Dauan is a small island west of Saibai and close to the Papua New Guinea border.
Mount Cornwallis is the highest peak in the Strait, rising to nearly 300 metres. This is also the State’s most northerly granite peak and is actually part of the Great Dividing Range.
The soil is relatively fertile and supports local family gardens. It is noted for its cool, freshwater permanent springs and the surrounding waters yield abundant fish.
Dauan is serviced by:
The closest airport is on Saibai, 6km to the northeast.
The community is built along the narrow coastal lowland, backed by steep granite peaks. Like other islands of the Torres Straits, municipal services are provided by the TSIRC.
In 1871 two brothers, Garmai and Jawai (Dheobau Clansmen), accompanied missionaries from the London Missionary Society to Saibai and influenced the islanders to accept the missionaries.
Most males worked on pearling luggers during the pearling era and enlisted with the Torres Strait Light Infantry when WWII broke out. Dauan celebrated its successful Native Title Land Claim to the island in July 2000.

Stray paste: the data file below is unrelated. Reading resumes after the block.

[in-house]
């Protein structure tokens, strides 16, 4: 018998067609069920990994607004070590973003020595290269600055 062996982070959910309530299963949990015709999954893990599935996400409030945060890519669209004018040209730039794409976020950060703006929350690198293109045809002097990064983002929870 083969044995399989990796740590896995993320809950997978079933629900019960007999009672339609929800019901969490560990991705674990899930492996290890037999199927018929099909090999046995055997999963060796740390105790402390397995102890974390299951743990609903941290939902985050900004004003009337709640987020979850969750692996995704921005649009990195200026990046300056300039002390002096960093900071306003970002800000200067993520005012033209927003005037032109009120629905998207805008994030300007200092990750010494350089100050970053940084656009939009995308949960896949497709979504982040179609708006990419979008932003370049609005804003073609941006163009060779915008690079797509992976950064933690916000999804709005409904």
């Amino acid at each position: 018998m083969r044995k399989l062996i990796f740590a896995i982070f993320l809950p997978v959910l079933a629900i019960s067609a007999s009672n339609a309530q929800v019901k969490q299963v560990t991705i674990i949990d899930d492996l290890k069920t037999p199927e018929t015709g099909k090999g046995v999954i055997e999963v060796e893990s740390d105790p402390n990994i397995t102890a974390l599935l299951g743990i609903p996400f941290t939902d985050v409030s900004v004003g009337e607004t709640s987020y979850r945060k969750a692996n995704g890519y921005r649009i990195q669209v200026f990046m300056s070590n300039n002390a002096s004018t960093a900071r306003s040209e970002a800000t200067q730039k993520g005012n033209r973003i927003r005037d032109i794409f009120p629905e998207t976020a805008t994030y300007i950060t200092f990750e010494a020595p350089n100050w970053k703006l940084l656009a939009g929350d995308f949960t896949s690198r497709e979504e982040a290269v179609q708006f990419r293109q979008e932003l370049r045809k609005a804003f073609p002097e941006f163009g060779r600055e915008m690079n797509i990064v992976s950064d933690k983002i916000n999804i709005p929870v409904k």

According to Torres Strait stories, it was formed from the head of the giant man-eating snake Norinori, when he was dropped into the sea by two eagles.
Refer to Westwing Airline travel schedule
Monday to Friday: 9:00am - 12:00pm, 1:00pm - 4:00pm
Contact: Mr Mario Soki
Phone: 07 4083 2200
Accommodation is available for council and non-council members.
Accommodation keys are to be collected and dropped off at the Council Office prior to departure from Dauan Community.
All approved visiting guests are required to sign the Council’s visitor book to document the visit for record purposes.
Bookings can be made by contacting Dauan Office.
five x single rooms
Shared kitchen and amenities
Single rate: $101
Single half day rate: $52
Single (local Indigenous) non-commercial rate: $75.75